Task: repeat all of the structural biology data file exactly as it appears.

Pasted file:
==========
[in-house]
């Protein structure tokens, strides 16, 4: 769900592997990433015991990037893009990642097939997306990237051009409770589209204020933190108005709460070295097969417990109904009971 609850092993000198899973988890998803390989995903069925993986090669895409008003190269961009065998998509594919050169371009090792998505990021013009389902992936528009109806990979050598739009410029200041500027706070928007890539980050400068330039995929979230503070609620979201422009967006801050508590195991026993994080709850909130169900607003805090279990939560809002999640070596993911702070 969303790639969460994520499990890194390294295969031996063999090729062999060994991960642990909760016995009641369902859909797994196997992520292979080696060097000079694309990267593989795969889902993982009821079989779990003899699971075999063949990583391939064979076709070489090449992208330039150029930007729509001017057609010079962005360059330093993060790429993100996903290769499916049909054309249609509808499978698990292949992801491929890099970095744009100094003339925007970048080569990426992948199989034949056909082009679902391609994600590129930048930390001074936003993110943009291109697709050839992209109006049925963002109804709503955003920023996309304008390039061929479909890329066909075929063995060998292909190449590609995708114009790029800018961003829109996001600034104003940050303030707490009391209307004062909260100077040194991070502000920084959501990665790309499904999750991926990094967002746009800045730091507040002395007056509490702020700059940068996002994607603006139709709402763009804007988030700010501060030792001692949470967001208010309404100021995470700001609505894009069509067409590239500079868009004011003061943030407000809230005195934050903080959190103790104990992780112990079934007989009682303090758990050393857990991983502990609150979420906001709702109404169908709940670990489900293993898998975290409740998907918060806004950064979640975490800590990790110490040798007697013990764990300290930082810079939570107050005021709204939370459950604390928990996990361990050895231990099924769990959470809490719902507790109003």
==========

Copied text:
[in-house]
């Protein structure tokens, strides 16, 4: 769900592997990433015991990037893009990642097939997306990237051009409770589209204020933190108005709460070295097969417990109904009971 609850092993000198899973988890998803390989995903069925993986090669895409008003190269961009065998998509594919050169371009090792998505990021013009389902992936528009109806990979050598739009410029200041500027706070928007890539980050400068330039995929979230503070609620979201422009967006801050508590195991026993994080709850909130169900607003805090279990939560809002999640070596993911702070 969303790639969460994520499990890194390294295969031996063999090729062999060994991960642990909760016995009641369902859909797994196997992520292979080696060097000079694309990267593989795969889902993982009821079989779990003899699971075999063949990583391939064979076709070489090449992208330039150029930007729509001017057609010079962005360059330093993060790429993100996903290769499916049909054309249609509808499978698990292949992801491929890099970095744009100094003339925007970048080569990426992948199989034949056909082009679902391609994600590129930048930390001074936003993110943009291109697709050839992209109006049925963002109804709503955003920023996309304008390039061929479909890329066909075929063995060998292909190449590609995708114009790029800018961003829109996001600034104003940050303030707490009391209307004062909260100077040194991070502000920084959501990665790309499904999750991926990094967002746009800045730091507040002395007056509490702020700059940068996002994607603006139709709402763009804007988030700010501060030792001692949470967001208010309404100021995470700001609505894009069509067409590239500079868009004011003061943030407000809230005195934050903080959190103790104990992780112990079934007989009682303090758990050393857990991983502990609150979420906001709702109404169908709940670990489900293993898998975290409740998907918060806004950064979640975490800590990790110490040798007697013990764990300290930082810079939570107050005021709204939370459950604390928990996990361990050895231990099924769990959470809490719902507790109003």